Feature: Future of Banking–The new normal banking ‘to do list’

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Ebenezer Asumang

Banking has evolved world-wide since turn of the decade, and the winds of change are blowing faster everywhere within the industry. The ‘new normal’ has added bite to the speed with which industry players are going about business within the highly regulated space. It is evident that many banks are reinventing the wheel to move along with the digitalisation agenda, but there are still institutions lagging behind and should speed up to embrace the change that is enforced the more by the ‘new normal’.

The term ‘new normal’ is by far the most widely-used phrase today, as the behaviour of many has changed and will remain so even after the pandemic is over. This was a term used to refer to financial conditions following the financial crisis of 2007 – 2008 and aftermath of the 2008-2012 global recession. It has come to stay as we navigate our way in the novel corona virus pandemic era.

The ‘new normal’ has brought a new era in banking amid COVID-19, and the only way banks can succeed is through continous digitalisation, adapting to new competition, reinventing risk-management, and managing remoteness with workforces. Institutions should:

  1. Be swift in digital innovation prioritisation

The use of physical cash will likely continue to decline in favour of contactless payment options. Financial institutions must ride the wave of this trend as touchless payments and digital solutions become increasingly popular.

Digital-priority banking is here to stay. While some consumers will return to the comfort and familiarity of in-branch banking, it’s important for every in-branch operation to have a digital alternative if possible.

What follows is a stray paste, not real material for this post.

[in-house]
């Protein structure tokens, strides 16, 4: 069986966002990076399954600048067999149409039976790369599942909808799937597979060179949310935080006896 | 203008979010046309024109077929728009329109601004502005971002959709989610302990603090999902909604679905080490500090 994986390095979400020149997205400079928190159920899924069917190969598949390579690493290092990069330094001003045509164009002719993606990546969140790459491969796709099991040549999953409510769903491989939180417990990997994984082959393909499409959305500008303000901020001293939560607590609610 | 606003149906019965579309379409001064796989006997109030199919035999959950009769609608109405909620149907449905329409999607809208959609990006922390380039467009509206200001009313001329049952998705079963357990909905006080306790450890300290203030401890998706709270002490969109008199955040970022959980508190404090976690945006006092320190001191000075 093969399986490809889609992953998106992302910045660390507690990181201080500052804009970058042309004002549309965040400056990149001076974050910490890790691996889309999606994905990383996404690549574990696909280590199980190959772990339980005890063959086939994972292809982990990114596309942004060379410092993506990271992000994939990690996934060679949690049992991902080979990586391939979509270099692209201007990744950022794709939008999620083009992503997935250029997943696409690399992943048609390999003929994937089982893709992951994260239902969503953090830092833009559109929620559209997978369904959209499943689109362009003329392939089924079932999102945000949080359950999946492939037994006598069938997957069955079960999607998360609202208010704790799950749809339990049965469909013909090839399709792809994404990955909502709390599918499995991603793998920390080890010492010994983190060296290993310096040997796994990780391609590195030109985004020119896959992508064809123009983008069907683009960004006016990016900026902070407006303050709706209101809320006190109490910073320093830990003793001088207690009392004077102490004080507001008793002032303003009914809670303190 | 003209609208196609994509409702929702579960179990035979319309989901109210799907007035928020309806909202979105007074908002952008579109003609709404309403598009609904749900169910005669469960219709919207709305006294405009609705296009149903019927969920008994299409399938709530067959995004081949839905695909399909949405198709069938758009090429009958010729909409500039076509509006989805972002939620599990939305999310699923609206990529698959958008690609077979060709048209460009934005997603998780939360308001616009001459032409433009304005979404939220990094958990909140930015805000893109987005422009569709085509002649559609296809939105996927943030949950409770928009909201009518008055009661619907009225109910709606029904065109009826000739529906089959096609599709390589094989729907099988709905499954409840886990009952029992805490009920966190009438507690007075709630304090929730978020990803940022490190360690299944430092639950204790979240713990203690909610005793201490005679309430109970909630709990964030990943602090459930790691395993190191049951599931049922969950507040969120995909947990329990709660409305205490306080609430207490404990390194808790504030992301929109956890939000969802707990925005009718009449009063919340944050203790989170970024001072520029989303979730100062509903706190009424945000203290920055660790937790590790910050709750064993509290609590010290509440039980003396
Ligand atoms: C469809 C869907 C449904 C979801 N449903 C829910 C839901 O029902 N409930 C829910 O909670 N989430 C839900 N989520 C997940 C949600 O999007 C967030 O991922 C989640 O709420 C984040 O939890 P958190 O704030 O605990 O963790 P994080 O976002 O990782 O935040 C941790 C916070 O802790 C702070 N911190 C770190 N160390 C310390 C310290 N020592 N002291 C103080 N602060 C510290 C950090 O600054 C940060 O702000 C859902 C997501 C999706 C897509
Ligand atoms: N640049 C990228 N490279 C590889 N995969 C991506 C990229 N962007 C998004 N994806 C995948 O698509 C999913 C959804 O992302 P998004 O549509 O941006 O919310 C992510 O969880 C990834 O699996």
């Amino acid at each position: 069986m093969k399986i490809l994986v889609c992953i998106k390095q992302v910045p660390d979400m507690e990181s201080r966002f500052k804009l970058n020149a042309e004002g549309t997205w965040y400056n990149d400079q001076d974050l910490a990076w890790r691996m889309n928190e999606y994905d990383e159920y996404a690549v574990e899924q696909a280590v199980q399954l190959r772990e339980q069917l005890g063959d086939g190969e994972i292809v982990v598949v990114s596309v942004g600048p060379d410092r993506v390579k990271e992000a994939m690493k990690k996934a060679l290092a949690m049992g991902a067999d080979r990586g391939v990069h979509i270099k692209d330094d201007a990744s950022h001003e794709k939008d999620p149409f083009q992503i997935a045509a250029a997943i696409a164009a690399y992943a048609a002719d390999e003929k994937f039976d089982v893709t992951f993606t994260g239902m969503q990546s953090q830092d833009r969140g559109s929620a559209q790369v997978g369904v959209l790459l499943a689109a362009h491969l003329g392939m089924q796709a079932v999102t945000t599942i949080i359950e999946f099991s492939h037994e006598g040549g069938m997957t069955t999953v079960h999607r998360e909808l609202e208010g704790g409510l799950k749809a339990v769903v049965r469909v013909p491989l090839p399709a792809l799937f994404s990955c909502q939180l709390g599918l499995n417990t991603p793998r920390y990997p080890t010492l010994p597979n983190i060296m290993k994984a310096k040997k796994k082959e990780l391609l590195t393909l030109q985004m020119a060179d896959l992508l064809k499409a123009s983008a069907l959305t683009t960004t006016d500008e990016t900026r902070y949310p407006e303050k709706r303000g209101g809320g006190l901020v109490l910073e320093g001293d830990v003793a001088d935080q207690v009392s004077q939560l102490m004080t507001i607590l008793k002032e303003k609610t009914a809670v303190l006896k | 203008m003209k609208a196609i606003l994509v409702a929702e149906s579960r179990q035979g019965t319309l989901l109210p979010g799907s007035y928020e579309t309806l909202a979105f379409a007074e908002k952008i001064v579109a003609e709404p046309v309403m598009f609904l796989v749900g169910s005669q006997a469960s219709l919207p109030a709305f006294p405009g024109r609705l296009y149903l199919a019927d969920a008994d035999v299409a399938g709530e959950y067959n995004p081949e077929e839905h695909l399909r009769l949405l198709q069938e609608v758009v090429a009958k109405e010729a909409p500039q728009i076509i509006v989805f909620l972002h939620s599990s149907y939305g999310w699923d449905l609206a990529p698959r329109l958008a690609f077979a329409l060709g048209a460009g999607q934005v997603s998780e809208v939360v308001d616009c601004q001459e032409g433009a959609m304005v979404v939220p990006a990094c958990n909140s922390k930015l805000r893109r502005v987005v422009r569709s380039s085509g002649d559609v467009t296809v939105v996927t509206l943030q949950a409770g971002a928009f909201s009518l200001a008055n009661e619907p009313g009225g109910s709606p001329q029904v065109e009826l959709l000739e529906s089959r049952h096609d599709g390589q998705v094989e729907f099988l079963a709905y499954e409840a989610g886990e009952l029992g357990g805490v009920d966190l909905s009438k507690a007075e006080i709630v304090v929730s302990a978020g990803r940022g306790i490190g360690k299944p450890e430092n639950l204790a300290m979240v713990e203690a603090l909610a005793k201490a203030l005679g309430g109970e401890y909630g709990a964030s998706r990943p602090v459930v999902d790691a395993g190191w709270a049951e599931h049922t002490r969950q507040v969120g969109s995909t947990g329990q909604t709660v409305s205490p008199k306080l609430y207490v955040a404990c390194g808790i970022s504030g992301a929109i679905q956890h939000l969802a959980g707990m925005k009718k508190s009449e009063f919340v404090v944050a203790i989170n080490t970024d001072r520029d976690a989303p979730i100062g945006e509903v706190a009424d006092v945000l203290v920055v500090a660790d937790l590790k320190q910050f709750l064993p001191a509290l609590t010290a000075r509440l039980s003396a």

The new normal is here with us, and banks are expected to navigate and get accustomed to it with deployment of technologies and digitised data in different ways in order to stay in competition.

Consumers’ desire for digital banking services will most likely increase, forcing many traditional financial institutions to fast-track digital innovation efforts.

Front-end digital solutions alone are not enough, however. End-to-end digital processes are paramount as consumers’ and businesses’ appetite for on-demand service and approvals increase. Financial institutions should consider shifting resources, implementing new training programmes, and onboarding additional talent to support a digital-centric approach. This is especially important to factor into 2021 budgets.

Reinvent risk-management models

The COVID-19 pandemic has underscored the need to develop a dexterous risk management plan. Banks should be flexible enough to respond urgently to changing needs and provide support and reassurance in times of crisis.

This presents an opportunity to re-evaluate model risk-management frameworks and leverage systems that can support real-time data fluctuations.

Risk management plans must be nimble enough to evaluate liquidity constraints, rapid changes in creditworthiness, and stressed market conditions.

During the ‘new normal’ era, financial institutions should evaluate their earlier responses and develop protocols which can ensure resiliency, both now and in the future. The period will also require a shift from threat-mitigation to a longer-term response plan.

  1. Control the ever-changing banking workforce